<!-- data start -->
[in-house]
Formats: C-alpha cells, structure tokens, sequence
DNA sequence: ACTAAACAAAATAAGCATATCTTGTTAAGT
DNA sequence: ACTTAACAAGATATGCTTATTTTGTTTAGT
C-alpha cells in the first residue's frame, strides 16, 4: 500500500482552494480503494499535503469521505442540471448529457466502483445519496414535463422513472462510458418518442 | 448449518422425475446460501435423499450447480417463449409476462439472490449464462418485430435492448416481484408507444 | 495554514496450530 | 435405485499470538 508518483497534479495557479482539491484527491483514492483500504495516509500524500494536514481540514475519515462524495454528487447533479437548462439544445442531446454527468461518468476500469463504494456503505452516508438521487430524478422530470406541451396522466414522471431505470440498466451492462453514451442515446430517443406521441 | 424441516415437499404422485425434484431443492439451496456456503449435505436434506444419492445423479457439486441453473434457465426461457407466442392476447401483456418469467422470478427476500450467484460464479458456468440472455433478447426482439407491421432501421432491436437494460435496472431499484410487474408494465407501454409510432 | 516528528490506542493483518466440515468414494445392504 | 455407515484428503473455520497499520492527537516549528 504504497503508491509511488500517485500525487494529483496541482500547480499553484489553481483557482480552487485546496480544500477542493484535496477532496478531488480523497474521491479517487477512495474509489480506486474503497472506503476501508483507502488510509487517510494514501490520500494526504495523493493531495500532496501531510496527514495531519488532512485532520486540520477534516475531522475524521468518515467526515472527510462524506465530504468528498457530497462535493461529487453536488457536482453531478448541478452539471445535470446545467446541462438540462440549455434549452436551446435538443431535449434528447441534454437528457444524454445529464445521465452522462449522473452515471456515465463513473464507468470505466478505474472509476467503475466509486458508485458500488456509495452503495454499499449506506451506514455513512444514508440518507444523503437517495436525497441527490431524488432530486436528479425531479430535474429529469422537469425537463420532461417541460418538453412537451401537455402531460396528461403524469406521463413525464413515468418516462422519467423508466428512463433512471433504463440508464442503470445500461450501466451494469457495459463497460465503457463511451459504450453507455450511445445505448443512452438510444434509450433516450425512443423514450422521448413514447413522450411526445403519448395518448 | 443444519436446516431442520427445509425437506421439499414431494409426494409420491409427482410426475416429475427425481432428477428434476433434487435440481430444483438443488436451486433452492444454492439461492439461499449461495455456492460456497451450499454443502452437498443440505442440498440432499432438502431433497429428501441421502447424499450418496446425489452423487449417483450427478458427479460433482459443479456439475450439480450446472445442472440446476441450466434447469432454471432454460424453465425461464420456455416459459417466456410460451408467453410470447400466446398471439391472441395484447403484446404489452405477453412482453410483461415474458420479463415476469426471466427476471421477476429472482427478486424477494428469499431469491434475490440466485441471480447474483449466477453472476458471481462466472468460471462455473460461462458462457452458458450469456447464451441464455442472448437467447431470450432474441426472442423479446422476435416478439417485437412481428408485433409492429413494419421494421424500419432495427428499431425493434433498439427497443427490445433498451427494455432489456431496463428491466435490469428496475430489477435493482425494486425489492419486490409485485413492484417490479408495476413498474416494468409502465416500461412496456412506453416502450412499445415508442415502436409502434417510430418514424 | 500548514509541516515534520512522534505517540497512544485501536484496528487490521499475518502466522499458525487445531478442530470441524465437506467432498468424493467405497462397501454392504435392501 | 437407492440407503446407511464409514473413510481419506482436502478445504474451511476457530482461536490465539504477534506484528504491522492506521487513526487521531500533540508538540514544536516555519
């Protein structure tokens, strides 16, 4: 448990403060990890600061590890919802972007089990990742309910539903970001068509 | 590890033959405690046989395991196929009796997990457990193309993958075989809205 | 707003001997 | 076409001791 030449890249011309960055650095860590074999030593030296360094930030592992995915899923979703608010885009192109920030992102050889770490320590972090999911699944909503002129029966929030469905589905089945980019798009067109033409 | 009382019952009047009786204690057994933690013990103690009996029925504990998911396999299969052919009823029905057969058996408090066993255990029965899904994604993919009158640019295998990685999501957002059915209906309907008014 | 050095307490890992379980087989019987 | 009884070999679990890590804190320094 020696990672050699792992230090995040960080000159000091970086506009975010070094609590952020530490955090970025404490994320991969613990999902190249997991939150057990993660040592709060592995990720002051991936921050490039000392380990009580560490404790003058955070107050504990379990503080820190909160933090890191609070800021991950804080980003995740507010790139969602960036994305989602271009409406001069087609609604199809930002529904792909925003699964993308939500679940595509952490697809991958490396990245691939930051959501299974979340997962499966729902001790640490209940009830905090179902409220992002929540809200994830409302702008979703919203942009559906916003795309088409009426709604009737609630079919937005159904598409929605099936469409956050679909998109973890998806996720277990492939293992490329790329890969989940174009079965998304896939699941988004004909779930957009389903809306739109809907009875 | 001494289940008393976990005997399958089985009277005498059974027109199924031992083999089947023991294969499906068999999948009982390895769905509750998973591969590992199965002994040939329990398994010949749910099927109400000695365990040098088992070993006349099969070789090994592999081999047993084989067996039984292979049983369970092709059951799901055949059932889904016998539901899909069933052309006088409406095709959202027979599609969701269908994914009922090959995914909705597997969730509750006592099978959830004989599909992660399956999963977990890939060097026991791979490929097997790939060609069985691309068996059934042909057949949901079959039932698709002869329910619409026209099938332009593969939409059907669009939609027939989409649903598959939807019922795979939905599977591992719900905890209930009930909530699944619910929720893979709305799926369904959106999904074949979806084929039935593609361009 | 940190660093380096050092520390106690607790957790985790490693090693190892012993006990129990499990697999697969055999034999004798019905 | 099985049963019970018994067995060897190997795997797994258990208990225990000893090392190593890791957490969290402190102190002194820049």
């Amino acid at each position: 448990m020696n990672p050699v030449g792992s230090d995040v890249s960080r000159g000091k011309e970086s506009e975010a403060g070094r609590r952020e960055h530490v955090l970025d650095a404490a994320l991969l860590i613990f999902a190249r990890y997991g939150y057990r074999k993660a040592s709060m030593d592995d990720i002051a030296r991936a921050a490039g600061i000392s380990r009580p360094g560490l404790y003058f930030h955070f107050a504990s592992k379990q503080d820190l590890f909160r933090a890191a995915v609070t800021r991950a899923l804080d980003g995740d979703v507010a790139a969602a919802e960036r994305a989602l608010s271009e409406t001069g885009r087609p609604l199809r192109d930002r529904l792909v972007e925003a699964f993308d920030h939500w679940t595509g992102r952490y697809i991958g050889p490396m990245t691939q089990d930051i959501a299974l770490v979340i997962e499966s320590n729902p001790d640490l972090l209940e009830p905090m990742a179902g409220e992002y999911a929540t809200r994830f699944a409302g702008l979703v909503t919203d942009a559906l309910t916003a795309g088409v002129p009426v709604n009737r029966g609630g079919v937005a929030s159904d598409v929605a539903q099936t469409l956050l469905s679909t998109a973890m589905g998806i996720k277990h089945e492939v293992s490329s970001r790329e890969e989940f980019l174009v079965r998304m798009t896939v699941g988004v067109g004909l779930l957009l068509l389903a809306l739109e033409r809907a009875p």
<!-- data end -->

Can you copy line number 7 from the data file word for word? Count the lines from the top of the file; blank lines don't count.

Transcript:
């Amino acid at each position: 448990m020696n990672p050699v030449g792992s230090d995040v890249s960080r000159g000091k011309e970086s506009e975010a403060g070094r609590r952020e960055h530490v955090l970025d650095a404490a994320l991969l860590i613990f999902a190249r990890y997991g939150y057990r074999k993660a040592s709060m030593d592995d990720i002051a030296r991936a921050a490039g600061i000392s380990r009580p360094g560490l404790y003058f930030h955070f107050a504990s592992k379990q503080d820190l590890f909160r933090a890191a995915v609070t800021r991950a899923l804080d980003g995740d979703v507010a790139a969602a919802e960036r994305a989602l608010s271009e409406t001069g885009r087609p609604l199809r192109d930002r529904l792909v972007e925003a699964f993308d920030h939500w679940t595509g992102r952490y697809i991958g050889p490396m990245t691939q089990d930051i959501a299974l770490v979340i997962e499966s320590n729902p001790d640490l972090l209940e009830p905090m990742a179902g409220e992002y999911a929540t809200r994830f699944a409302g702008l979703v909503t919203d942009a559906l309910t916003a795309g088409v002129p009426v709604n009737r029966g609630g079919v937005a929030s159904d598409v929605a539903q099936t469409l956050l469905s679909t998109a973890m589905g998806i996720k277990h089945e492939v293992s490329s970001r790329e890969e989940f980019l174009v079965r998304m798009t896939v699941g988004v067109g004909l779930l957009l068509l389903a809306l739109e033409r809907a009875p």